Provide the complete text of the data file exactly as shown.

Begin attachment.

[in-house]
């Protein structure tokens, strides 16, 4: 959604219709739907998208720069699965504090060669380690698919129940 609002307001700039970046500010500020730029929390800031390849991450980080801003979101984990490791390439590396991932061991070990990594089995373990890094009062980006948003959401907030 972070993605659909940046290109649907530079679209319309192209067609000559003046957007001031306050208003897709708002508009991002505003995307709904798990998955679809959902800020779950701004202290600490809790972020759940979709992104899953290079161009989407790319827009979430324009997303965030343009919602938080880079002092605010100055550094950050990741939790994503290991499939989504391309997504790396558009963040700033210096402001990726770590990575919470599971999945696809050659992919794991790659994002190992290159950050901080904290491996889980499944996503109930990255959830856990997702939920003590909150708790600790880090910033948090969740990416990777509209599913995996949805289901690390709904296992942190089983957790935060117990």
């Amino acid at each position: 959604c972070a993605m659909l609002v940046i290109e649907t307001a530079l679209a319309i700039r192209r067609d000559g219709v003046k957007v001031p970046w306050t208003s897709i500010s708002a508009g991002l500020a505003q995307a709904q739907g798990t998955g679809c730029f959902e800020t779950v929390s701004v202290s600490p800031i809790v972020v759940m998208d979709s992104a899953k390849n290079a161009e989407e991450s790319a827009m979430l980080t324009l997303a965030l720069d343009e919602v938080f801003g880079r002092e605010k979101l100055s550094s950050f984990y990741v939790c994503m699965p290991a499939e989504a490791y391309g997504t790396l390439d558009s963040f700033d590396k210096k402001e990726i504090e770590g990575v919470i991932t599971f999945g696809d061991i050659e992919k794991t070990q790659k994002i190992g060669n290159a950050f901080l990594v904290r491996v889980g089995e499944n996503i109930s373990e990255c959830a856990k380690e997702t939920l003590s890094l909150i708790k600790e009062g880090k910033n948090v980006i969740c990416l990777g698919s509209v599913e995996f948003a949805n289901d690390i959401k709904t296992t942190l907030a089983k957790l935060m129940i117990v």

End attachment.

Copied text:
[in-house]
């Protein structure tokens, strides 16, 4: 959604219709739907998208720069699965504090060669380690698919129940 609002307001700039970046500010500020730029929390800031390849991450980080801003979101984990490791390439590396991932061991070990990594089995373990890094009062980006948003959401907030 972070993605659909940046290109649907530079679209319309192209067609000559003046957007001031306050208003897709708002508009991002505003995307709904798990998955679809959902800020779950701004202290600490809790972020759940979709992104899953290079161009989407790319827009979430324009997303965030343009919602938080880079002092605010100055550094950050990741939790994503290991499939989504391309997504790396558009963040700033210096402001990726770590990575919470599971999945696809050659992919794991790659994002190992290159950050901080904290491996889980499944996503109930990255959830856990997702939920003590909150708790600790880090910033948090969740990416990777509209599913995996949805289901690390709904296992942190089983957790935060117990």
């Amino acid at each position: 959604c972070a993605m659909l609002v940046i290109e649907t307001a530079l679209a319309i700039r192209r067609d000559g219709v003046k957007v001031p970046w306050t208003s897709i500010s708002a508009g991002l500020a505003q995307a709904q739907g798990t998955g679809c730029f959902e800020t779950v929390s701004v202290s600490p800031i809790v972020v759940m998208d979709s992104a899953k390849n290079a161009e989407e991450s790319a827009m979430l980080t324009l997303a965030l720069d343009e919602v938080f801003g880079r002092e605010k979101l100055s550094s950050f984990y990741v939790c994503m699965p290991a499939e989504a490791y391309g997504t790396l390439d558009s963040f700033d590396k210096k402001e990726i504090e770590g990575v919470i991932t599971f999945g696809d061991i050659e992919k794991t070990q790659k994002i190992g060669n290159a950050f901080l990594v904290r491996v889980g089995e499944n996503i109930s373990e990255c959830a856990k380690e997702t939920l003590s890094l909150i708790k600790e009062g880090k910033n948090v980006i969740c990416l990777g698919s509209v599913e995996f948003a949805n289901d690390i959401k709904t296992t942190l907030a089983k957790l935060m129940i117990v």